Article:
Four Do-It-Yourself Birdfeeders

Four Do-It-Yourself Birdfeeders

Michele Berger
Published: 01/11/2011

Looking for a family-friendly, fun activity? Why not build your own birdfeeders? Here are four simple ones, from Audubon’s Pennies for the Planet program. (Audubon magazine also covered the milk-carton feeder in its Jan-Feb 2010 issue.)

Citrus Feeder
This is an easy feeder for almost anyone to make. Scoop out a citrus fruit—grapefruits work well and they’re in season—poke three holes around the top rim, and thread through some string. Tie the string in knots on the outside of the citrus, then fill the opening with seed. Hang it in a tree (but make sure it’s far enough away from your pinecone feeder or any others to prevent spreading disease).

Pinecone Feeder
For this simple design, all you need is a large pinecone, some peanut butter, birdseed, and some yarn or string. Follow these steps:
1. Slather the pinecone in the viscous treat.
2. Roll it in the feed.
3. Attach the piece of string.
4. Hang it in a tree, and voilá, a natural, beautiful, tasty treat for your backyard birds.

Cranberry-Popcorn Feeder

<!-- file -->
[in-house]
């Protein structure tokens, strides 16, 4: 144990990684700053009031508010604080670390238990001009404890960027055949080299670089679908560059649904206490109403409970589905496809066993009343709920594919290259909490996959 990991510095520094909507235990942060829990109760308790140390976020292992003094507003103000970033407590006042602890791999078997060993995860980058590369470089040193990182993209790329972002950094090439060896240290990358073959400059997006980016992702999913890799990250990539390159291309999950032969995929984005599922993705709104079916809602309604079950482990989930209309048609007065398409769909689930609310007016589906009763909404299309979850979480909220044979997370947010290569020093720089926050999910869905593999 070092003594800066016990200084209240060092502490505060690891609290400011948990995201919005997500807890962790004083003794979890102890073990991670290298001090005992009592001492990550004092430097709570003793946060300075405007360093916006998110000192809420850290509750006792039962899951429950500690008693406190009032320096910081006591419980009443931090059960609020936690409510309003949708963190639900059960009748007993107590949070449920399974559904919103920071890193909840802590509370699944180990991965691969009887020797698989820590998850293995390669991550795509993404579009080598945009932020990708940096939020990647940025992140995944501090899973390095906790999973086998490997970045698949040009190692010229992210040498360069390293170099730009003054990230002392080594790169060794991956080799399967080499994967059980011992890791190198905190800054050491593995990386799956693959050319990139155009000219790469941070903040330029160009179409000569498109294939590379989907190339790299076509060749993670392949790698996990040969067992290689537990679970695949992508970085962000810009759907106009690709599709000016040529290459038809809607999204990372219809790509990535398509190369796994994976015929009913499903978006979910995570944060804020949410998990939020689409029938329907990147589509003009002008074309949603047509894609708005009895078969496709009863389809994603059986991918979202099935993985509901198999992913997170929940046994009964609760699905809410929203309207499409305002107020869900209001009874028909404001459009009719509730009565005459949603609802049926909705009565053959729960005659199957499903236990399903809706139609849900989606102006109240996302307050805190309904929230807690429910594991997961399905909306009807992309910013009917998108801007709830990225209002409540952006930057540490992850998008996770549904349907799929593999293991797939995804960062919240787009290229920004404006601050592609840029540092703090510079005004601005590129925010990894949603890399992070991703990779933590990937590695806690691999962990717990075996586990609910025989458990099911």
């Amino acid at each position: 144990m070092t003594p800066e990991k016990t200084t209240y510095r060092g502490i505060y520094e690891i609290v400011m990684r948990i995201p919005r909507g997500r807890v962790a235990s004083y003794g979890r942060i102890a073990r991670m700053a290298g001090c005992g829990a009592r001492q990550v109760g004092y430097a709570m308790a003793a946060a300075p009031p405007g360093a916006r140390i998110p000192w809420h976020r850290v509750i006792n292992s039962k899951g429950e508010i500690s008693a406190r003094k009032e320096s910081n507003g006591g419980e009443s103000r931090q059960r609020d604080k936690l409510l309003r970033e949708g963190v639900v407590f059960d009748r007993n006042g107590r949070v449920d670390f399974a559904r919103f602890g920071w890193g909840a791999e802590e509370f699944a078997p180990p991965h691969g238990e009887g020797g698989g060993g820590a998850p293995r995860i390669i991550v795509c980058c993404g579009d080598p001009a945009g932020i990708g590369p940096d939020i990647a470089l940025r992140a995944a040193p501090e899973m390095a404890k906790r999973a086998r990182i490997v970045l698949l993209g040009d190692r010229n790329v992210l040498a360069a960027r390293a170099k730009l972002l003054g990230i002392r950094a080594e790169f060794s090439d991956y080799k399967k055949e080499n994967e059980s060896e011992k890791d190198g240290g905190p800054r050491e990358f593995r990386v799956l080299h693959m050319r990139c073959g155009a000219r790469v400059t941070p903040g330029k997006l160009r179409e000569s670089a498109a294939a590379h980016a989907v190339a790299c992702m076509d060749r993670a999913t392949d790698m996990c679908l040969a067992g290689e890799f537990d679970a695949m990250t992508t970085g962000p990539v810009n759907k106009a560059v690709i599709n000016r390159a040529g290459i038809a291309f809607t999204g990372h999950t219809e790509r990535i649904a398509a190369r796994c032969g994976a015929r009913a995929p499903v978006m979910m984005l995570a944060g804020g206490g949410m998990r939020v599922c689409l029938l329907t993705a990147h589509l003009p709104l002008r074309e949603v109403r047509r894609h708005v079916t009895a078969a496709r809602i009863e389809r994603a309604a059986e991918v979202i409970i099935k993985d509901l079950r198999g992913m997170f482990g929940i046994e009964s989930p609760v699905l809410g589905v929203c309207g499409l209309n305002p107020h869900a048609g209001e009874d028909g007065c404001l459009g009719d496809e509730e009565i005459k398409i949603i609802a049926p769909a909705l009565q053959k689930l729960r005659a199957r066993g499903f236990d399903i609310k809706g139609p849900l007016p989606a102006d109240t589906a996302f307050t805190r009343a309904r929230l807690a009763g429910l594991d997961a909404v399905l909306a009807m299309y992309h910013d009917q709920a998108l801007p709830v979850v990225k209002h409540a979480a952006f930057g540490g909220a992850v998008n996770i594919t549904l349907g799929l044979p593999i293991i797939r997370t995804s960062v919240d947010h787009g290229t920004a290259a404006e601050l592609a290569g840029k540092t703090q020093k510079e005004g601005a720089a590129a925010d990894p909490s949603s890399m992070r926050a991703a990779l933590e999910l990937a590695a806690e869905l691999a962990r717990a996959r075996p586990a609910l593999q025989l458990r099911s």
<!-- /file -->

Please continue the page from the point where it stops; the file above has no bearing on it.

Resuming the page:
Slightly trickier, this feeder requires some basic sewing skills. Pop a bag of popcorn, and gather cranberries, a needle, and thread. String together the red and white foods, tie a knot at the end once you’ve finished, then drape the strand in a nearby tree. In addition to a snack for your feathered friends, this feeder makes a beautiful, almost-all-natural decoration.

Juice- or Milk-Carton Feeder
This is the most challenging of the four feeders, though definitely still doable with a little patience. Follow these steps:
1. Dry out an old milk or juice carton. Once it’s clean and dry, cut out two windows across from each other. Don’t cut holes on all four sides or it may not be able to hold the seed.
2. Decorate the outside. Crayon drawings are fine. However, avoid markers, tape, or glue.
3. Poke a hole up top, pull a sturdy string through, then tie a knot to keep the string attached.
4. Fill the bottom with seed, then hang the feeder in a tree.

Like any other feeders, these homemade versions require care. Don’t leave them up too long or they can become hazardous to birds. Also, make sure to space them far enough apart to prevent the spread of disease. Most importantly, have fun!

[All illustrations by Sherrie York]

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